Infinite Dog, Kamloops, BC, Canada, dog training, aggression, behaviour, puppies, puppy training
Infinite Dog, Kamloops, BC, Canada, dog training, aggression, behaviour, puppies, puppy training

All happy, no hustle

Bryssa is her name. Happy is her game. She has no hustle in her, not an ounce. When rushed, she slows even more. Like a lovely brown donkey. So, you learn how to go with the happy and let go of the hustle.

At the end of our trail run, she wanders while I stretch and cool down. She putters about in the bushes along the parking area and plays in the inground sprinklers watering the park field. She wades in the creek and drinks fresh water as it runs past her toes. She sometimes lays in the shade to cool down.

Then it’s time to go: pack up the leashes and get the car keys and hop in the car. Except, there is no hop from Bryssa. I call her name and she looks up from wherever she is, contemplates me and my cause, then carries on with her task.

On days when I am not in a rush, I sit somewhere lovely and wait for her to finish. When she wanders back to the car, we go on our way. On days when I am in a rush, I walk to her and then she follows me back to the car. Or I use the emergency recall that I teach all of my clients – when there is no room for delay. I always know how to make things work when I need to. Bryssa remains happy and peaceful, like a hippopotamus grazing in the mud flats, utterly unaffected by anything else around her. Including my requests for hustle.

It is one of my favourite things about her – her happiness mindset. She resides in this place of warmth and sweetness and wiggle that I am so grateful to visit every time I am with her. I love it so much that I never want to alter this way of being.

Recently I forgot my gratitude to be in Bryssa’s world each morning and I became terribly serious, deciding that Bryssa needed to learn how to hustle.

Here is how it went: I started by calling her in a more steady tone, urging her to hurry up – we had to go. She stood, as she does, staring. Like a pleasant cow in a pasture, chewing its cud and contemplating something lovely. No urgency in sight. No hustle to be seen. Just happy girl.

I got more serious, to show that happy time is over, and hustle time is now upon us. No more dawdling. I am a dog trainer, for goodness sake. I need a dog who hustles when she’s called. Period. No argument.

Nothing. No change. No clue. Just happy girl, watching and standing. This is where the moment took an interesting turn: I got in my car, sure that she would sense the urgency and not want to be left behind. Nothing. Still standing. Watching. Happy. Then I turned car on. Watching. Standing.

Eventually, I pushed things more. I began driving down the park driveway, towards the road. Standing. Still. Watching. Frozen. Confused. My actions kept ploughing forward, and I kept driving.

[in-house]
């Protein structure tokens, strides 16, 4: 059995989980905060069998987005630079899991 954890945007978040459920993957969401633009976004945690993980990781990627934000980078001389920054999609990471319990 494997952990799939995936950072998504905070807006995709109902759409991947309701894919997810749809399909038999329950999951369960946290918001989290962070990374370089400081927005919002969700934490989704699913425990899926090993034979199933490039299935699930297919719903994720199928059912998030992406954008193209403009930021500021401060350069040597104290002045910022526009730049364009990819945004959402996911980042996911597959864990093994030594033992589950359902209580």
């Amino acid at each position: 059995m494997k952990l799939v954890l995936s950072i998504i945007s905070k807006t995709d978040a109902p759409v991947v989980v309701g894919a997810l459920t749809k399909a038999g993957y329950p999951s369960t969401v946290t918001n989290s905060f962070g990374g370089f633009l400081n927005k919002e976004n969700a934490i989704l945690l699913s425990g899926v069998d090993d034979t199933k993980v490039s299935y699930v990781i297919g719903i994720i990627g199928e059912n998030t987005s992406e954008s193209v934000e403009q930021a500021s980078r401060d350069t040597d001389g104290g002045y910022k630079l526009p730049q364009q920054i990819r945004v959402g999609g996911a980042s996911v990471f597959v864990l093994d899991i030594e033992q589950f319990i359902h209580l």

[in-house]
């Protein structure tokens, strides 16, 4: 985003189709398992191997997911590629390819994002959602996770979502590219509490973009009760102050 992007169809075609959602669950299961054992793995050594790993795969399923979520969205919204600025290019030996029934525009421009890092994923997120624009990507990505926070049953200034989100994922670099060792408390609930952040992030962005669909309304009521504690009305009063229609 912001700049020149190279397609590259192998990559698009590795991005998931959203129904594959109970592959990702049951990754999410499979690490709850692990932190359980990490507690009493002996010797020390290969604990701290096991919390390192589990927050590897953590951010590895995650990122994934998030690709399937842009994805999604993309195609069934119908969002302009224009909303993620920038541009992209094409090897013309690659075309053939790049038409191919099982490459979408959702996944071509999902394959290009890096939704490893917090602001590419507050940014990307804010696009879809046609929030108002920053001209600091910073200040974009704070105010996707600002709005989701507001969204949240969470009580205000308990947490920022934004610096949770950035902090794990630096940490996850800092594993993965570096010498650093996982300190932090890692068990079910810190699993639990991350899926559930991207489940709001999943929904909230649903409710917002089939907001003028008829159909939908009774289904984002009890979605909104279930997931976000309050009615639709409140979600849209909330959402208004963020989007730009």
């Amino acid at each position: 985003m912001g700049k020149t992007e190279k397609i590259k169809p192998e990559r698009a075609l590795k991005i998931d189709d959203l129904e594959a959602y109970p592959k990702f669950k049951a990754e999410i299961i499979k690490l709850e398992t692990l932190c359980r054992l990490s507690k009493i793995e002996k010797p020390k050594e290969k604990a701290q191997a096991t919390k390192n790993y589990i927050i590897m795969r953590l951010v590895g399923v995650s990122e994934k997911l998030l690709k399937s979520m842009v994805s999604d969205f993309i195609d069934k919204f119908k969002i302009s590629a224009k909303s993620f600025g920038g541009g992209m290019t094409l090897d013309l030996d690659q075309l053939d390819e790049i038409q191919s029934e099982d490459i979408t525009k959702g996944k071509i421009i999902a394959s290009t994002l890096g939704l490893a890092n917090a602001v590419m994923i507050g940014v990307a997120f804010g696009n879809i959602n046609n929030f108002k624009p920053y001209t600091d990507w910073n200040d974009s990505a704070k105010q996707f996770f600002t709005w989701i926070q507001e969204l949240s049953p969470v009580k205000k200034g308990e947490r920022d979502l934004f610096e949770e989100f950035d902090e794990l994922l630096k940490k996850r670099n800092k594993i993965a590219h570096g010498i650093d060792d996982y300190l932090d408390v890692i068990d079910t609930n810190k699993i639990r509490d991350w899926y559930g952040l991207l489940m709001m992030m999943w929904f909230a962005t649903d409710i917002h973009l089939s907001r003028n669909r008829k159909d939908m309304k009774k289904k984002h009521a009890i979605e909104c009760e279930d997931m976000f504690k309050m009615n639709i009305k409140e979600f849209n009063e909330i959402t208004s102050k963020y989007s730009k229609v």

By now, I have made myself panic. What if she comes running after me, onto the road? Ack!! I quickly turn around, hustle up the driveway, looking for her with urgent eyes. I see her, standing in our parking spot. Looking scared, confused, hurt and rejected. Sigh. The only hustle here is mine, trying to get to her quickly to reassure her how loved she is and how I would not leave without her.

She looks sad and lonely. I get her in the car. We go home.

That was last week. Today is Monday, and when we get to the end of the trail run today, I stretch and sit on the ground in my usual stillness and immersion in nature. Bryssa putters, dawdles, wades and sniffs. When I am ready to go, I walk to her and then she follows me to the car. No more hustle. Only happy.

This is what happens when I try walking in both worlds: testing my limits to see what world I like best. Decided. I like the world best with space and permission to thoroughly enjoy and worship my dog Bryssa for the peaceful joyful and mindful girl she is. The world that does not, in any circumstances, decide that in this equation there needs to be a winner. That does not declare me dominant and her submissive; me the winner and she the loser.

I love my girl just as she is. I love walking towards her as the sun touches the earth and spreads across the fields. Seeing her face rise from the ground, lovingly surprised that I have appeared in front of her. Constantly fresh and new as though it is the first time I have ever led her back to the car. Stopping for a hug and a smooch along the way.

My Bryssa is all happy, no hustle. I like it that way.





Bio:
Tamryn Fudge is an animal communicator, dog trainer and shamanic practitioner and student. She offers shamanic dog training to help you and your dog get closer and love deeper - for aggression and behaviour problems, everyday learning and puppy teaching. Group and private sessions available.
tamryn@infinitedog.ca | 250-573-1744


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Infinite Dog, Kamloops, BC, Canada, dog training, aggression, behaviour, puppies, puppy training
Infinite Dog, Kamloops, BC, Canada, dog training, aggression, behaviour, puppies, puppy training
250.572.7068  |  tamryn@infinitedog.ca  |  Kamloops, BC, Canada
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250.572.7068  |  tamryn@infinitedog.ca
Kamloops, BC, Canada
Infinite Dog Shamanic Dog Training on FACEBOOK 
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